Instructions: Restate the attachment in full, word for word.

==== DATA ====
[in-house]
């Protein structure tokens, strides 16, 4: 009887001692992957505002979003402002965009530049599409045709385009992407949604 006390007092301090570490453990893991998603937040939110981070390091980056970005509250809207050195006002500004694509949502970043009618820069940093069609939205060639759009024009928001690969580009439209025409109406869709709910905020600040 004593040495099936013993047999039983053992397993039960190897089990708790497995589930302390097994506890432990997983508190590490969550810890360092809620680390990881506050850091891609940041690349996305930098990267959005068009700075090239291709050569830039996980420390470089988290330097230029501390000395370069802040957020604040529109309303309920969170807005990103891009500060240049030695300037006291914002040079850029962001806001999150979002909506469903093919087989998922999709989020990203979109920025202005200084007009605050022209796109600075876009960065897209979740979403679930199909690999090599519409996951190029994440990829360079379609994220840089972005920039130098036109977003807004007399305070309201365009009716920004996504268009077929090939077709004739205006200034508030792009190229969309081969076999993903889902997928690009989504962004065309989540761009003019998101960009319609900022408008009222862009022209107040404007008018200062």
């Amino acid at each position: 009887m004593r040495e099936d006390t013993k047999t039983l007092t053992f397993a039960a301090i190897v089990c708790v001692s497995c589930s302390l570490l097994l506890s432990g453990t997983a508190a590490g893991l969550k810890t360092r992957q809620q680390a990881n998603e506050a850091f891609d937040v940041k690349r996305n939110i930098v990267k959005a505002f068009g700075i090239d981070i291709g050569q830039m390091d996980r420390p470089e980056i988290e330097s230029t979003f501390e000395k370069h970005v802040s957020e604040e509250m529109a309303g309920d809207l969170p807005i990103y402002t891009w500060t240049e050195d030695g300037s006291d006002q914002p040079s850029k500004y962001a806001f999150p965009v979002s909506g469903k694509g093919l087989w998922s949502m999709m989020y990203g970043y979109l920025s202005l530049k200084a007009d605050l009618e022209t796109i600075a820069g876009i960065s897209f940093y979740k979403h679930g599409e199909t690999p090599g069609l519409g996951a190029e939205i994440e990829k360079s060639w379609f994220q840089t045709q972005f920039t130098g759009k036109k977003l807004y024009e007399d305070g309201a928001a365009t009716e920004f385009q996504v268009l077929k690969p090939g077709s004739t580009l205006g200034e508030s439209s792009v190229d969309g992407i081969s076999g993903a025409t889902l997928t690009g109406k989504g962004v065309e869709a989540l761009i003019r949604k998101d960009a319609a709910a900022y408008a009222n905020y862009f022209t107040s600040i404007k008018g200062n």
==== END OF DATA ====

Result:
[in-house]
């Protein structure tokens, strides 16, 4: 009887001692992957505002979003402002965009530049599409045709385009992407949604 006390007092301090570490453990893991998603937040939110981070390091980056970005509250809207050195006002500004694509949502970043009618820069940093069609939205060639759009024009928001690969580009439209025409109406869709709910905020600040 004593040495099936013993047999039983053992397993039960190897089990708790497995589930302390097994506890432990997983508190590490969550810890360092809620680390990881506050850091891609940041690349996305930098990267959005068009700075090239291709050569830039996980420390470089988290330097230029501390000395370069802040957020604040529109309303309920969170807005990103891009500060240049030695300037006291914002040079850029962001806001999150979002909506469903093919087989998922999709989020990203979109920025202005200084007009605050022209796109600075876009960065897209979740979403679930199909690999090599519409996951190029994440990829360079379609994220840089972005920039130098036109977003807004007399305070309201365009009716920004996504268009077929090939077709004739205006200034508030792009190229969309081969076999993903889902997928690009989504962004065309989540761009003019998101960009319609900022408008009222862009022209107040404007008018200062």
């Amino acid at each position: 009887m004593r040495e099936d006390t013993k047999t039983l007092t053992f397993a039960a301090i190897v089990c708790v001692s497995c589930s302390l570490l097994l506890s432990g453990t997983a508190a590490g893991l969550k810890t360092r992957q809620q680390a990881n998603e506050a850091f891609d937040v940041k690349r996305n939110i930098v990267k959005a505002f068009g700075i090239d981070i291709g050569q830039m390091d996980r420390p470089e980056i988290e330097s230029t979003f501390e000395k370069h970005v802040s957020e604040e509250m529109a309303g309920d809207l969170p807005i990103y402002t891009w500060t240049e050195d030695g300037s006291d006002q914002p040079s850029k500004y962001a806001f999150p965009v979002s909506g469903k694509g093919l087989w998922s949502m999709m989020y990203g970043y979109l920025s202005l530049k200084a007009d605050l009618e022209t796109i600075a820069g876009i960065s897209f940093y979740k979403h679930g599409e199909t690999p090599g069609l519409g996951a190029e939205i994440e990829k360079s060639w379609f994220q840089t045709q972005f920039t130098g759009k036109k977003l807004y024009e007399d305070g309201a928001a365009t009716e920004f385009q996504v268009l077929k690969p090939g077709s004739t580009l205006g200034e508030s439209s792009v190229d969309g992407i081969s076999g993903a025409t889902l997928t690009g109406k989504g962004v065309e869709a989540l761009i003019r949604k998101d960009a319609a709910a900022y408008a009222n905020y862009f022209t107040s600040i404007k008018g200062n």